A Hero Tumbles From His Pedestal
My dinner for the church ladies was a qualified success — I wasn’t as happy with it as everyone else seemed to be. No one left hungry though, so it wasn’t a failure. There were a couple of moments from the evening I truly enjoyed. The dinner was for a parenting class, so there were children present. One five year-old wanted to go through the food line “by myself, mommy.”
Mommy said okay, but told him he had to have some salad and some vegetable. The boy took two little lettuce pieces and dumped a tablespoon of salad dressing on them. He deftly flitted past the veggie bowl. When he got to the end of the counter he found me. I looked at his plate. “Didn’t your mom say you had to have vegetable?” I asked. The young man narrowed his eyes and stuck out his bottom lip, but he went back and got one very tiny piece of broccoli. I winked at him.
Later the same young man arrived at the dessert station with his older brother. The brother, a 6th grader, asked me for help cutting the pumpkin pie. I sliced it and put a piece on a plate for him. The younger boy stood holding his own plate. It had a brownie on it. He looked at the pie as his brother squirted whipped cream on it and exclaimed, “You aren’t going to eat that are you?”
The older brother said, “Sure I am. It’s just whipped cream.”
“No –” The little one exclaimed, “– the pie! It’s pumpkin.”
“I know.” The older boy answered. “Pumpkin pie is my favorite.”
“But pumpkin is a vegetable!” The little one exclaimed in horror as he stared at his obviously deranged former hero.
Something to Be Thankful For
Thursday I volunteered in a third grade classroom at the elementary school. One of the kids I worked with, Oliver, is a Drew Carrey look-alike. Blond hair, flat-top, blue eyes and black-framed square-ish glasses. We were reading about the pilgrims. The article finished with the words, “And we still eat those same foods when we celebrate Thanksgiving today.” After Oliver finished reading the sentence I exclaimed, “Is that really true, do we really eat those same foods today?”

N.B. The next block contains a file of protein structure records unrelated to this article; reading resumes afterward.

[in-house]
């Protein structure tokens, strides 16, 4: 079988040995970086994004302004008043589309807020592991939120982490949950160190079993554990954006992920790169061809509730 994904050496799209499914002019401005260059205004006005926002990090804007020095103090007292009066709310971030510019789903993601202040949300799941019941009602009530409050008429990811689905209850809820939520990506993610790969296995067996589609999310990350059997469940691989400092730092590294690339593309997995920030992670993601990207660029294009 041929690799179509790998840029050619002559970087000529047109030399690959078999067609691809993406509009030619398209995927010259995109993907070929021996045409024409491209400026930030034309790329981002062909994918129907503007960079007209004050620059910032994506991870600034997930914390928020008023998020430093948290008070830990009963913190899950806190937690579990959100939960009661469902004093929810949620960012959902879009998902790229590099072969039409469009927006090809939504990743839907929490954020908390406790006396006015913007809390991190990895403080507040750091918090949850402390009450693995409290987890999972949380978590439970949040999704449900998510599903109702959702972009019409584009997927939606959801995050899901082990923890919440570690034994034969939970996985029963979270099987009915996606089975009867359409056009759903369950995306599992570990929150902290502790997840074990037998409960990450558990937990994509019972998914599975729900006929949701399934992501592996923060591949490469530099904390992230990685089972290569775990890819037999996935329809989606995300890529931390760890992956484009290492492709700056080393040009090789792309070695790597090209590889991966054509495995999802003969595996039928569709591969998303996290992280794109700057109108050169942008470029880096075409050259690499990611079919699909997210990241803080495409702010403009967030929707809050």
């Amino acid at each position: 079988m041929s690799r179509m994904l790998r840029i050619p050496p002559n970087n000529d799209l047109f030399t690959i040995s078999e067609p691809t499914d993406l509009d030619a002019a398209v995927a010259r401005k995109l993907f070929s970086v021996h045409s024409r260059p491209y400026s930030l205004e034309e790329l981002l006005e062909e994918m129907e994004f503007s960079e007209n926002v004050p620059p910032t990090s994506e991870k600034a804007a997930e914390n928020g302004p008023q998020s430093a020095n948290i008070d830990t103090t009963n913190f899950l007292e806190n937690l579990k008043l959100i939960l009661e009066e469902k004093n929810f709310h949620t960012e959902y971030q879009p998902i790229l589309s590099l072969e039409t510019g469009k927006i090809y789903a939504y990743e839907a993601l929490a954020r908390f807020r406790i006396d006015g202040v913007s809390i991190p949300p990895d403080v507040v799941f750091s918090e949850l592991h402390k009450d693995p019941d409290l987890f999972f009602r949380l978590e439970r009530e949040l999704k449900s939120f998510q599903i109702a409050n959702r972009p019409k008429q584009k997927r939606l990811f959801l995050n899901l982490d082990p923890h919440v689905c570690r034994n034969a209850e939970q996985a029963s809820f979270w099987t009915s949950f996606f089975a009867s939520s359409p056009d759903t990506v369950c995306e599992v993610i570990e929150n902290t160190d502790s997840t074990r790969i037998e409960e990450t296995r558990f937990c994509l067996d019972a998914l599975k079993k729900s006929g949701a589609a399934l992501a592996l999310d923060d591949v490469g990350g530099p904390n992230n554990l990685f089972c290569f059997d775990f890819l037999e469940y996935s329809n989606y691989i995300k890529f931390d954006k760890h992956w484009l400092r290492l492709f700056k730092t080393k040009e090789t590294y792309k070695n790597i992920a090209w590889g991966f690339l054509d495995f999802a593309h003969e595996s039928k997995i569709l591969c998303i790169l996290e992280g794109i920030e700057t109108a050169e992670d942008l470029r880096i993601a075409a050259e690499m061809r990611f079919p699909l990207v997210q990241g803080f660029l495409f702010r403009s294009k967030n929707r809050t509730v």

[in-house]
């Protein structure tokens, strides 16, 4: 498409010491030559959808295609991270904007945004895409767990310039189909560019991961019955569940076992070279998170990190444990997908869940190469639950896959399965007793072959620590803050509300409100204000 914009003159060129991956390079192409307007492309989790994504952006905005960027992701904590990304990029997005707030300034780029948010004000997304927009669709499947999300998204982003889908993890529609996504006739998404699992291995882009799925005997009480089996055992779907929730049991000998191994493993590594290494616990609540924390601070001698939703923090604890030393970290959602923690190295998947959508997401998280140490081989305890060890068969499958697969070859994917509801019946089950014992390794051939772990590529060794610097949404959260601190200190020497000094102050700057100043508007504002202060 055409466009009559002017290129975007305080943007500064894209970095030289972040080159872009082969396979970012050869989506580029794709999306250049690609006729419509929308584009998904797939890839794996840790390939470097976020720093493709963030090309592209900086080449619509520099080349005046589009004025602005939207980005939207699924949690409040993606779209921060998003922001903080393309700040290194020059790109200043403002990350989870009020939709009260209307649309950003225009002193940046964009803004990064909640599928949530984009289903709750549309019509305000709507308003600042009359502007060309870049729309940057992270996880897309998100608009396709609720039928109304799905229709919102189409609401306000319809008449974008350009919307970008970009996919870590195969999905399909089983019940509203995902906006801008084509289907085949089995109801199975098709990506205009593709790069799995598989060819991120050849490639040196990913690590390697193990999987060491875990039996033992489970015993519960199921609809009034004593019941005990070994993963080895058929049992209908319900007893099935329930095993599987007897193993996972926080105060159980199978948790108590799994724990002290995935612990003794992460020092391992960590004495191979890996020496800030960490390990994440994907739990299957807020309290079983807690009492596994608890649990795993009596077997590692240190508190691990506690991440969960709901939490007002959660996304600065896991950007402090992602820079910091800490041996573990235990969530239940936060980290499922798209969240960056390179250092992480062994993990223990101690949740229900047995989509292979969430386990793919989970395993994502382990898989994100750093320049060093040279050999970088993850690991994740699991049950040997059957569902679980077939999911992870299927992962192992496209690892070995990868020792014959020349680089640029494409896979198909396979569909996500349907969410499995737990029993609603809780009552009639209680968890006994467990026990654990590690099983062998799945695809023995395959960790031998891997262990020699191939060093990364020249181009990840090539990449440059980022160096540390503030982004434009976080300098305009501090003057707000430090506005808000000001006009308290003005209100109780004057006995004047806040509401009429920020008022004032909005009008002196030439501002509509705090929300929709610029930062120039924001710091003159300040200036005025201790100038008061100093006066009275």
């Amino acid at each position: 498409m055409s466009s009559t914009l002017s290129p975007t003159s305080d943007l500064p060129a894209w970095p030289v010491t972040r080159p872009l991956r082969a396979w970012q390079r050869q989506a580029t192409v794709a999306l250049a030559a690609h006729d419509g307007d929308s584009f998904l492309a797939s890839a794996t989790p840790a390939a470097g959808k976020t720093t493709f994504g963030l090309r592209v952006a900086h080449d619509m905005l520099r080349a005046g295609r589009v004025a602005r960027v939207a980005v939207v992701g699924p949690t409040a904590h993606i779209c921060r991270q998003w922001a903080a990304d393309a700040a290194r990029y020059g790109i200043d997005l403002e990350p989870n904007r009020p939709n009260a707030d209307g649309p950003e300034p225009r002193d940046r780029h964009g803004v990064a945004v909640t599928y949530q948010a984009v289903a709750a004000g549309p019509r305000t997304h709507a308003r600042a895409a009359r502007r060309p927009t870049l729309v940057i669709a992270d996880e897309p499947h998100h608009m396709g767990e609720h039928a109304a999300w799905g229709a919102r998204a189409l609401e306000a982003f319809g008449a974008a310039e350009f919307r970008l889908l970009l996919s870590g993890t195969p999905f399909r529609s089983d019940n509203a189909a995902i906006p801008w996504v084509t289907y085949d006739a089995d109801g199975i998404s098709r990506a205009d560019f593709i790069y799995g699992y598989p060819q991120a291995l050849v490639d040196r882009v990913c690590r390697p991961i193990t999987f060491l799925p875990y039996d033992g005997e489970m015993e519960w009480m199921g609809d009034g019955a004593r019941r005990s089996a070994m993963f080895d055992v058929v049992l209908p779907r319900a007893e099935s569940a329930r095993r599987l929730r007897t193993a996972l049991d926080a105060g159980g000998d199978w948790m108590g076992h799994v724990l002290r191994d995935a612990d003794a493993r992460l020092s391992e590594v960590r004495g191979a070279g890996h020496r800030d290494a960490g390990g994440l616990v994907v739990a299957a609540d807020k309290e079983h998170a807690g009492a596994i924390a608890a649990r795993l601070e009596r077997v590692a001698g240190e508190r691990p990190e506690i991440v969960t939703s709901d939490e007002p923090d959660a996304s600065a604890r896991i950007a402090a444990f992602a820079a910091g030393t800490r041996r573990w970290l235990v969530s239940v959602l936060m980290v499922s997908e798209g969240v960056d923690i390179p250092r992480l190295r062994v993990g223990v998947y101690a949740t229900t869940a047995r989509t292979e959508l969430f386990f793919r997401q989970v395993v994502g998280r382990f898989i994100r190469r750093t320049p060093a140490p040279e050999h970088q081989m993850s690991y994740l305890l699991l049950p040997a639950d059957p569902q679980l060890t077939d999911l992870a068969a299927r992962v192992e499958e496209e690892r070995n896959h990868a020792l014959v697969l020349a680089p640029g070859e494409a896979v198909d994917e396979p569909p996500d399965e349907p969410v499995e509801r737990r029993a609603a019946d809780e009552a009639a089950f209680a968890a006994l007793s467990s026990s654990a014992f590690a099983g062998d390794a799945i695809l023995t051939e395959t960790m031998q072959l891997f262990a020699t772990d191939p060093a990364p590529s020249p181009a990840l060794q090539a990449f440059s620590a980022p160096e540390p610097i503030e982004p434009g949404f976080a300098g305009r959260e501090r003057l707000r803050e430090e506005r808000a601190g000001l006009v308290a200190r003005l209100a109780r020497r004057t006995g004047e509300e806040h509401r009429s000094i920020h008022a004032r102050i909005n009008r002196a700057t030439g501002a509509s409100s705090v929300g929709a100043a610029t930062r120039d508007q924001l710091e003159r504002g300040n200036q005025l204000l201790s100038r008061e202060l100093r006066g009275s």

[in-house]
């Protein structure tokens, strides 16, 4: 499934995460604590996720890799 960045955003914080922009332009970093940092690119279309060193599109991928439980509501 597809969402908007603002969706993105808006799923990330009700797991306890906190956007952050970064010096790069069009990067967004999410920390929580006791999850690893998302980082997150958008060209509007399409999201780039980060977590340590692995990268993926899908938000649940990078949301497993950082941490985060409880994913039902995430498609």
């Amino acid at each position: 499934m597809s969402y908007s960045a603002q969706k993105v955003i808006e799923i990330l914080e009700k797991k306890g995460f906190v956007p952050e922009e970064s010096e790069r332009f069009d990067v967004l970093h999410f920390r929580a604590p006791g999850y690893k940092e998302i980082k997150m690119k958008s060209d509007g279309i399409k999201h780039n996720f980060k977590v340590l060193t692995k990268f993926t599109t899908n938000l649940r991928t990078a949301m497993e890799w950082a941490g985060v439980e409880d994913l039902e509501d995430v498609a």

“We do at my house,” Oliver said very decisively. “Really?” I questioned. “The exact same food? And it isn’t moldy or anything?”
Of course all the kids in my reading group eew-ed. Hannah explained that same can mean “just like” rather than “exactly alike”.
Oliver said, “That was really gross, Ms. A. I am a boy and I think that was really gross.”
Hannah said, “Like turkey. I bet we will all have turkey for Thanksgiving, so that is the same, but we will all have different turkeys. Get it?”
Then Oliver said, “Besides, those pilgrims probably ate everything because they were really hungry!” Then he added, “And if there were any left-overs they were probably gone at least 100 years ago!”
Quilly is the pseudonym of Charlene L. Amsden, who lives in the Pacific Northwest. When she is not doing book reviews or creating curriculum literature units, she is working on writing the next great American novel. You may visit her writing blog at http://charlene-amsden.com. Quilly is the pseudonym of Charlene L. Amsden, who lives in the Pacific Northwest. When she is not doing book reviews or creating curriculum literature units, she is working on writing the next great American novel. You may visit her writing blog at http://charlene-amsden.com.